Throwing Money to the Wind

By: Alfonso Duro

How was the world of soccer before the big clubs had all the money they wanted and more?

It may sound like a long forgotten dream, but there was a time when teams from around the globe really had to make a point of finding the means to sign any given player, and when they did, you knew it was because that player was surely needed at that club.

Two weeks ago, Real Madrid announced the signing of Danilo for 31.5 million euros, a sum that could end up being 39 million if he hits a certain number of objectives. These figures make him the most expensive defender the Merengues have bought in their history, which is to say a lot for a team that shelled out 30 million for Fabio Coentrão, or 25 million for “glassman” Jonathan Woodgate.

But is he really necessary to the team? Daniel Carvajal was voted third best right back in Germany two years ago and returned to Real Madrid to own the spot for two years and counting. At 23 years of age, he has a world of development ahead of him, and Danilo’s arrival will surely put a damper on it.

As inexplicable as this decision may feel, it is becoming a trend on today’s main soccer stage, and these are some of the most blatant cases.

FERNANDO TORRES (50 MILLION EUROS, CHELSEA, 2011). Nobody beats Roman Abramovich when it comes to unnecessary signings. The list is long since he bought Chelsea in 2003, but perhaps not one case made him bleed as much as Fernando Torres’s. Ancelotti had Didier Drogba, Anelka, Malouda and Kallou on his team, but Abramovich—as he did in 2006 with Andriy Shevchenko—wanted more firepower. The Spaniard, coming out of two seasons full of injuries at Liverpool, managed to score 20 goals in four years before he left on a free transfer to AC Milan.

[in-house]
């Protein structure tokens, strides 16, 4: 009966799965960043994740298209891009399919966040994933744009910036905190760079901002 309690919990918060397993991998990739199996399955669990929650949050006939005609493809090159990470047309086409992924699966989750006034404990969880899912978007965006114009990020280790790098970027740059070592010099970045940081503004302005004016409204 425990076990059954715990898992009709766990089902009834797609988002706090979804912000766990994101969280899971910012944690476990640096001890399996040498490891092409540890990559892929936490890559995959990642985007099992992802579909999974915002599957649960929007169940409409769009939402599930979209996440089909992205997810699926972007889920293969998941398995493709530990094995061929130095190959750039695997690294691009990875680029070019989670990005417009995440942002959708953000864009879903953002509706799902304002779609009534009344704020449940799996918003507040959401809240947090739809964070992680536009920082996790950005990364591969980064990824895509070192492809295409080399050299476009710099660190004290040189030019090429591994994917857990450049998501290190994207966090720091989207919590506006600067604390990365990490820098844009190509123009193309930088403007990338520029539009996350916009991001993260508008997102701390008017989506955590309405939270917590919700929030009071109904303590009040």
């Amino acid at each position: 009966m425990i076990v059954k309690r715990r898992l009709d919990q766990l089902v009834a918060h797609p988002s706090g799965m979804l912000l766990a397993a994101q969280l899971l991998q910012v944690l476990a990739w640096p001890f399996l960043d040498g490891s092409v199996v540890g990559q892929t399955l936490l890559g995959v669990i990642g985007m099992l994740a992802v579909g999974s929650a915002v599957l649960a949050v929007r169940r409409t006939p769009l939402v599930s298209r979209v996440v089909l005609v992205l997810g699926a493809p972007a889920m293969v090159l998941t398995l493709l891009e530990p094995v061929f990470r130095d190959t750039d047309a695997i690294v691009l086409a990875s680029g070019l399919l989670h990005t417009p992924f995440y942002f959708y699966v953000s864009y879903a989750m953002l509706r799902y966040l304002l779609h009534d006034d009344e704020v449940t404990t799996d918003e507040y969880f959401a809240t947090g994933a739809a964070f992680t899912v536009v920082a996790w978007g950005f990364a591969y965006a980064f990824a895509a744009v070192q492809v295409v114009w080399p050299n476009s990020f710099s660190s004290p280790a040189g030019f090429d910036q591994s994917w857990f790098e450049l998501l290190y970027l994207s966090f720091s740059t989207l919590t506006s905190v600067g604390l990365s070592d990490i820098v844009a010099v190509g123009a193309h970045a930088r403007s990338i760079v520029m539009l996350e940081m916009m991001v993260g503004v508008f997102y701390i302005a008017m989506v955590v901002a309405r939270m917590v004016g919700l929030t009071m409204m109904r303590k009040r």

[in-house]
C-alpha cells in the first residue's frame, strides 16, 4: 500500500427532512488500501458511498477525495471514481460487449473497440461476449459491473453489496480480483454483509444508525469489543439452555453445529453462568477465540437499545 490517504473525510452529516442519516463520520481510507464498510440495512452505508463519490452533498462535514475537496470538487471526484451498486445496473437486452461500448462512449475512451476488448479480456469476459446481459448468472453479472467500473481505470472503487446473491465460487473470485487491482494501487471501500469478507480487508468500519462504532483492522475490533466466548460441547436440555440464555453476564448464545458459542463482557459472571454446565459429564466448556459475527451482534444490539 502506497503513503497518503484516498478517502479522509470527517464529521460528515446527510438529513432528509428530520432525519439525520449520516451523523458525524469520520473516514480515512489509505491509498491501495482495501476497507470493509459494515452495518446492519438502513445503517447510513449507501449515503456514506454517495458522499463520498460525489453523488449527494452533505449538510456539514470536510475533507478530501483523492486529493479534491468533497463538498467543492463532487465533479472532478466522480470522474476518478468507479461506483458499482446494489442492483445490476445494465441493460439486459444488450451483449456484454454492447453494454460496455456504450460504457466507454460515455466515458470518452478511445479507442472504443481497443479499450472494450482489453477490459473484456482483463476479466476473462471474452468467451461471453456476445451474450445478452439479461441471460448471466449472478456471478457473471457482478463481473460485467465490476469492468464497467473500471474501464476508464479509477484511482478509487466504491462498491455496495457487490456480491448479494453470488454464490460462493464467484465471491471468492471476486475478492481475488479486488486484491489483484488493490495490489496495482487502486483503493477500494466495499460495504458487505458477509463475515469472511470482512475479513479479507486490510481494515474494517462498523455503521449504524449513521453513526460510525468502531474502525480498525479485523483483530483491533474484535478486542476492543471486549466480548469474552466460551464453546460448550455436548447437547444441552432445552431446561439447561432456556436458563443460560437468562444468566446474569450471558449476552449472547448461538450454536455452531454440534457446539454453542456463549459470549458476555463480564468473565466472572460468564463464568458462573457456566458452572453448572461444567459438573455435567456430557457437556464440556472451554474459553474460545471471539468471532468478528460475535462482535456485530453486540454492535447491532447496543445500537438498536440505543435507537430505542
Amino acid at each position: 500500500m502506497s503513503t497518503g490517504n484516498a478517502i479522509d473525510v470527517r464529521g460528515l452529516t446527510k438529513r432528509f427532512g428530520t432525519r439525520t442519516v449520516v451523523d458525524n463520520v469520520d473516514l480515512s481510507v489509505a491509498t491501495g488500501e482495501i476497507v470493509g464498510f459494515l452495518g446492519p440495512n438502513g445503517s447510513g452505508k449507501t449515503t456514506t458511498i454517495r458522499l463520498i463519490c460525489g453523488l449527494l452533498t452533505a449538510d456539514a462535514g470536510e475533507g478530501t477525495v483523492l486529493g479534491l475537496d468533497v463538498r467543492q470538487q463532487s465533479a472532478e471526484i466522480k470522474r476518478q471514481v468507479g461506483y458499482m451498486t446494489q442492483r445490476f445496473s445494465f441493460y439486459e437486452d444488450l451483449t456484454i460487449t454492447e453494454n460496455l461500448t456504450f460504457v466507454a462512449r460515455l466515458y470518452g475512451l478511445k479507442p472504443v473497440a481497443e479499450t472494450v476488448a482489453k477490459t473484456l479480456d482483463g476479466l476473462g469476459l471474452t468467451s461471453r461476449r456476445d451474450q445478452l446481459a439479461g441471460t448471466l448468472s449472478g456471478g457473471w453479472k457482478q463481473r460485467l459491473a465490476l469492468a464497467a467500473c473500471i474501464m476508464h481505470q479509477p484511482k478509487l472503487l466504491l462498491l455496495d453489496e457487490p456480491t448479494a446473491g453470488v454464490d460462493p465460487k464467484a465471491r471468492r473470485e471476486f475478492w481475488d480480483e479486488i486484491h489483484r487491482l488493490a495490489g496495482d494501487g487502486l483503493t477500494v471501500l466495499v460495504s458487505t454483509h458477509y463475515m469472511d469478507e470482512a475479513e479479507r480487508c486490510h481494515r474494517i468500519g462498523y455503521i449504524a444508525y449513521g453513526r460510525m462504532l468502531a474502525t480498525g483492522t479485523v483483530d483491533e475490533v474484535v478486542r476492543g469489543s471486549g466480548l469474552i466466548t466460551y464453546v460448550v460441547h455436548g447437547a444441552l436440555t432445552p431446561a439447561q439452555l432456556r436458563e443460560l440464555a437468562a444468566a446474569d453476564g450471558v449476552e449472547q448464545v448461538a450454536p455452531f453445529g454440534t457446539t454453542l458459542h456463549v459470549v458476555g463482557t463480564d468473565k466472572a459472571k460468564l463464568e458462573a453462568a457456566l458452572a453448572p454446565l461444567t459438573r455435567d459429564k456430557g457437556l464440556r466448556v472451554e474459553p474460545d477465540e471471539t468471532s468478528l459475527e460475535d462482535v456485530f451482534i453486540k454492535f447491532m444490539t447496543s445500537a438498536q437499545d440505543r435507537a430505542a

DMYTRO CHYGRYNSKIY (35 MILLION EUROS, FC BARCELONA, 2009). Pep Guardiola was enamored by the technical abilities of the disheveled-looking Shakhtar Donetsk defender. So much so that he put 35 million euros on the table to bring him to a team that had Piqué and Puyol in their prime, and Milito finally recovered from the many knee injuries he suffered while in Barcelona. Dmytro’s story as a Culé was short-lived: 10 months later he was back in Ukraine, having made a 10 million euro dent in Barça’s coffers.

JUAN SEBASTIÁN VERÓN (28 MILLION EUROS, MANCHESTER UNITED, 2001). Verón arrived at Old Trafford in 2001, when the Fergie Boys were still ruling Europe. Beckham, Roy Keane, Scholes and Giggs was a tough lineup to break into, and even less so if you were midfielder used to the much slower pace in Italian Serie A. Verón was never really accepted by the Red Devils’ fans and has been regarded by many as Man U’s biggest flop.

NICOLAS ANELKA (26 MILLION EUROS, REAL MADRID, 1999). In 1999 Real Madrid had lost some luster with Predrag Mijatović’s departure, and the soon-to-follow unglamorous exits of Clarence Seedorf and Davor Šuker. Lorenzo Sanz traveled to London and signed one of the rawest talents in Europe, French striker Nicolas Anelka, from Arsenal. The signing shook Spanish soccer, but then there was radio silence. He never adapted, took four months to score his first goal with the Whites. And although he ended up helping the team lift the Champions League, new prez Florentino Pérez sent him packing the next summer to PSG.

Alfonso Duro is a Spanish freelance writer. When he's not managing Google's agency in the United Arab Emirates (his current job), chances are he's watching and writing about soccer.